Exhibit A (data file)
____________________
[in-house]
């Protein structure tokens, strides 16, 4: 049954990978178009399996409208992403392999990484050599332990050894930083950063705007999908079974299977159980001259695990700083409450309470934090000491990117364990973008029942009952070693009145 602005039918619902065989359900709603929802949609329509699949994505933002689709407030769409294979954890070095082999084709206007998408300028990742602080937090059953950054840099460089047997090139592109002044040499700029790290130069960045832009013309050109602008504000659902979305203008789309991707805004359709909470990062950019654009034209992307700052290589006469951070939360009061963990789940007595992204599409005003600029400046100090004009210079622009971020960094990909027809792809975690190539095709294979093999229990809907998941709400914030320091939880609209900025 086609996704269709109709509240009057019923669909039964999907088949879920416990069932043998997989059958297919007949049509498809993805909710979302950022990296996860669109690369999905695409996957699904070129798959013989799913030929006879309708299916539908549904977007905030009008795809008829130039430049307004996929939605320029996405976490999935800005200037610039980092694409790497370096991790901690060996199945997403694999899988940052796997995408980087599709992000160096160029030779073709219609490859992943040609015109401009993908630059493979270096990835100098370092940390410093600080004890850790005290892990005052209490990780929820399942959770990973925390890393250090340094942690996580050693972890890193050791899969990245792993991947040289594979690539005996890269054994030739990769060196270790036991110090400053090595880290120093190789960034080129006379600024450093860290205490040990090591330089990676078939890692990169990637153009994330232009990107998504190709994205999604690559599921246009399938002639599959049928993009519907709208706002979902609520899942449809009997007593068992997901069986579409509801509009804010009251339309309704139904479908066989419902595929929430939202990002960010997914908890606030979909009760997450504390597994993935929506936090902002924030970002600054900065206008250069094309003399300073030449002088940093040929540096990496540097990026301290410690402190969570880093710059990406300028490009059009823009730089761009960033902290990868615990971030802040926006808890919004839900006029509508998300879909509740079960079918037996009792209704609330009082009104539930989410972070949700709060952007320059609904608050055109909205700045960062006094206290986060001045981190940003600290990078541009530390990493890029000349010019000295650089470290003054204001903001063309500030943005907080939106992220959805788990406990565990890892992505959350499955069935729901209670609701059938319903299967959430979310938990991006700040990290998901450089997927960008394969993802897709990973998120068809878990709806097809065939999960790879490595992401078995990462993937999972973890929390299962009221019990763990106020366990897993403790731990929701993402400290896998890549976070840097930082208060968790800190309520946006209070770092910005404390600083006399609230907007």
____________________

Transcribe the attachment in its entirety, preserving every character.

[in-house]
């Protein structure tokens, strides 16, 4: 049954990978178009399996409208992403392999990484050599332990050894930083950063705007999908079974299977159980001259695990700083409450309470934090000491990117364990973008029942009952070693009145 602005039918619902065989359900709603929802949609329509699949994505933002689709407030769409294979954890070095082999084709206007998408300028990742602080937090059953950054840099460089047997090139592109002044040499700029790290130069960045832009013309050109602008504000659902979305203008789309991707805004359709909470990062950019654009034209992307700052290589006469951070939360009061963990789940007595992204599409005003600029400046100090004009210079622009971020960094990909027809792809975690190539095709294979093999229990809907998941709400914030320091939880609209900025 086609996704269709109709509240009057019923669909039964999907088949879920416990069932043998997989059958297919007949049509498809993805909710979302950022990296996860669109690369999905695409996957699904070129798959013989799913030929006879309708299916539908549904977007905030009008795809008829130039430049307004996929939605320029996405976490999935800005200037610039980092694409790497370096991790901690060996199945997403694999899988940052796997995408980087599709992000160096160029030779073709219609490859992943040609015109401009993908630059493979270096990835100098370092940390410093600080004890850790005290892990005052209490990780929820399942959770990973925390890393250090340094942690996580050693972890890193050791899969990245792993991947040289594979690539005996890269054994030739990769060196270790036991110090400053090595880290120093190789960034080129006379600024450093860290205490040990090591330089990676078939890692990169990637153009994330232009990107998504190709994205999604690559599921246009399938002639599959049928993009519907709208706002979902609520899942449809009997007593068992997901069986579409509801509009804010009251339309309704139904479908066989419902595929929430939202990002960010997914908890606030979909009760997450504390597994993935929506936090902002924030970002600054900065206008250069094309003399300073030449002088940093040929540096990496540097990026301290410690402190969570880093710059990406300028490009059009823009730089761009960033902290990868615990971030802040926006808890919004839900006029509508998300879909509740079960079918037996009792209704609330009082009104539930989410972070949700709060952007320059609904608050055109909205700045960062006094206290986060001045981190940003600290990078541009530390990493890029000349010019000295650089470290003054204001903001063309500030943005907080939106992220959805788990406990565990890892992505959350499955069935729901209670609701059938319903299967959430979310938990991006700040990290998901450089997927960008394969993802897709990973998120068809878990709806097809065939999960790879490595992401078995990462993937999972973890929390299962009221019990763990106020366990897993403790731990929701993402400290896998890549976070840097930082208060968790800190309520946006209070770092910005404390600083006399609230907007």